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Shure Products, Toys R Us Recall Art Set With Lead Poisoning Hazard

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Recall Date:
September 07, 1994

Recall Details

FOR IMMEDIATE RELEASE

 

September 7, 1994

 

Release # 94-124


Washington, D.C. - CPSC, Shure Products Inc., Chicago, Ill., is voluntarily recalling about 14,000 "Kaleidoscope Art" sets, item number 820.

Although the product box is labelled "non-toxic" and "conforms to ASTM D4236" (an art products safety labeling standard), these crayons contain enough lead to present a lead poisoning risk to young children, who might eat or chew on the crayons. Shure Products and Toys R Us, the retailer for these sets, initiated the recall after CPSC laboratory analyses showed that Kaleidoscope Art set crayons had high levels of lead.

The Kaleidoscope Art sets, which Shure imported from China, were sold nationwide by Toys R Us from January through August 1994. Each Kaleidoscope Art set contains a box of eight crayons, six sheets of "line art" (geometric shapes to color), and a six-inch kaleidoscope. Children are supposed to color in the geometric shapes and view them through the kaleidoscope. The set is labeled "Ages 4 & up."

Consumers who own the Kaleidoscope Art sets should take them away from children immediately and return them to Toys R Us for a refund. For more information about this recall, consumers may call Shure Products Inc., at (312) 633-9002 or write to Richard Moy, consumer affairs manager, Shure Products Inc., 1474 West Hubbard Street, Chicago, Ill. 60622.

CPSC learned of the problem with these art sets from the New York State Consumer Protection Board. According to Shure, they had the products tested in the appropriate manner at a private testing laboratory.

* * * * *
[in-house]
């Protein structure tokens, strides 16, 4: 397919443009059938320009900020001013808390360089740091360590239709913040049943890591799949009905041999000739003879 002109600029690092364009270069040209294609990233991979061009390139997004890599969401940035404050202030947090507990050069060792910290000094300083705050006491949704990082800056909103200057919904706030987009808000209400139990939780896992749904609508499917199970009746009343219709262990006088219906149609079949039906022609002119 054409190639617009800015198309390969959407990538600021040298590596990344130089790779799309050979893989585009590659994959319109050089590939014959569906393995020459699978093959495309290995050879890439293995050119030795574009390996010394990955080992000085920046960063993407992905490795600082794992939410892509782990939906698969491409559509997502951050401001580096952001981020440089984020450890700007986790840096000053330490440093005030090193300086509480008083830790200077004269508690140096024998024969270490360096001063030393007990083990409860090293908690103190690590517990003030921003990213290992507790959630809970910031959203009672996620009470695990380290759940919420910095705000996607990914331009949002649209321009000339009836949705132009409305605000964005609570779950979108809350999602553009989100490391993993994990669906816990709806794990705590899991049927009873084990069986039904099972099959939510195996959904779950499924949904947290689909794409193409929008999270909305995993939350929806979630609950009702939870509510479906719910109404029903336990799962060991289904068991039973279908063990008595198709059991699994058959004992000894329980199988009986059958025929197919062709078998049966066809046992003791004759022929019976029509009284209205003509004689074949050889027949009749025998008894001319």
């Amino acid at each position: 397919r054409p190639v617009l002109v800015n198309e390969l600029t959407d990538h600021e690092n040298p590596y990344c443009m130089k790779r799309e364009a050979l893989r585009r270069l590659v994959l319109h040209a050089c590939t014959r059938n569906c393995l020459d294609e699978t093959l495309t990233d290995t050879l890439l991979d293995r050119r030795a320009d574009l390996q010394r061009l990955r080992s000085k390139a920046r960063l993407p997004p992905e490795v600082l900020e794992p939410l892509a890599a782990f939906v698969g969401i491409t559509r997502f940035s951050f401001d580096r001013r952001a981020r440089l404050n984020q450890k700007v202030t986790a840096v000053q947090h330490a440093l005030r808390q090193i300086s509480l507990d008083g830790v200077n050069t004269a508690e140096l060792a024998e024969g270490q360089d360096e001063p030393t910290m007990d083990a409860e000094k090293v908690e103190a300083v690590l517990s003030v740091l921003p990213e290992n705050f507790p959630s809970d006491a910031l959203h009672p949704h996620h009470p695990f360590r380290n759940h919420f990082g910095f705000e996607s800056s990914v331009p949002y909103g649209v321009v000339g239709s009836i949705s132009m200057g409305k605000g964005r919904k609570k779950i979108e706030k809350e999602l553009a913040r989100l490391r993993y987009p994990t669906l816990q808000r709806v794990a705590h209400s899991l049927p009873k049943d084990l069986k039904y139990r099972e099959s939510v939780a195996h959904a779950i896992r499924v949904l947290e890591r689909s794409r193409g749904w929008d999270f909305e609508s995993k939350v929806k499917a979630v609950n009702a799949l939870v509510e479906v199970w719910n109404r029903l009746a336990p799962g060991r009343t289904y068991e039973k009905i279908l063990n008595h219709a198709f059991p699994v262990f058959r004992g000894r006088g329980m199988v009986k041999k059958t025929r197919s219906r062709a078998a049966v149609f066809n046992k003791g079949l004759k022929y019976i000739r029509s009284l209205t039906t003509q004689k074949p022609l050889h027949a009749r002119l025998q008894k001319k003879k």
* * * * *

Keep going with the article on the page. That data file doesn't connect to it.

Although CPSC and Shure Products Inc. have not received any reports of injuries or illnesses involving Kaleidoscope Art sets, the commission and the company are conducting this recall to prevent the possibility of injury or illness.

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About the U.S. CPSC
The U.S. Consumer Product Safety Commission (CPSC) is charged with protecting the public from unreasonable risks of injury or death associated with the use of thousands of types of consumer products. Deaths, injuries, and property damage from consumer product incidents cost the nation more than $1 trillion annually. CPSC’s work to ensure the safety of consumer products has contributed to a decline in the rate of deaths and injuries associated with consumer products over the past 40 years. Federal law bars any person from selling products subject to a publicly announced voluntary recall by a manufacturer or a mandatory recall ordered by the Commission.
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